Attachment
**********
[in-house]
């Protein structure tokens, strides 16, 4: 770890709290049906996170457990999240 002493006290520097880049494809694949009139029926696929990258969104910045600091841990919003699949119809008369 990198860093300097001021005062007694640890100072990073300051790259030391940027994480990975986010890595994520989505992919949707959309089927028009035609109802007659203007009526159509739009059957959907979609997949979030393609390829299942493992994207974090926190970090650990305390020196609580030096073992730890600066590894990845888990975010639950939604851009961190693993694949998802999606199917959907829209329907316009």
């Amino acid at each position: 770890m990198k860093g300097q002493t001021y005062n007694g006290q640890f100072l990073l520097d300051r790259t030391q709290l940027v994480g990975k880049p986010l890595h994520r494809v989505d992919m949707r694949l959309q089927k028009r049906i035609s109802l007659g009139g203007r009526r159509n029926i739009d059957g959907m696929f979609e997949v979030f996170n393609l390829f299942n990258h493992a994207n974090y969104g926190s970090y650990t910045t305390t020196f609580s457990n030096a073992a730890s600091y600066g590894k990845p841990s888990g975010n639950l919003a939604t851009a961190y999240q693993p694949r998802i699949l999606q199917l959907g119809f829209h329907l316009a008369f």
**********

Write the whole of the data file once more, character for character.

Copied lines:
[in-house]
């Protein structure tokens, strides 16, 4: 770890709290049906996170457990999240 002493006290520097880049494809694949009139029926696929990258969104910045600091841990919003699949119809008369 990198860093300097001021005062007694640890100072990073300051790259030391940027994480990975986010890595994520989505992919949707959309089927028009035609109802007659203007009526159509739009059957959907979609997949979030393609390829299942493992994207974090926190970090650990305390020196609580030096073992730890600066590894990845888990975010639950939604851009961190693993694949998802999606199917959907829209329907316009």
């Amino acid at each position: 770890m990198k860093g300097q002493t001021y005062n007694g006290q640890f100072l990073l520097d300051r790259t030391q709290l940027v994480g990975k880049p986010l890595h994520r494809v989505d992919m949707r694949l959309q089927k028009r049906i035609s109802l007659g009139g203007r009526r159509n029926i739009d059957g959907m696929f979609e997949v979030f996170n393609l390829f299942n990258h493992a994207n974090y969104g926190s970090y650990t910045t305390t020196f609580s457990n030096a073992a730890s600091y600066g590894k990845p841990s888990g975010n639950l919003a939604t851009a961190y999240q693993p694949r998802i699949l999606q199917l959907g119809f829209h329907l316009a008369f």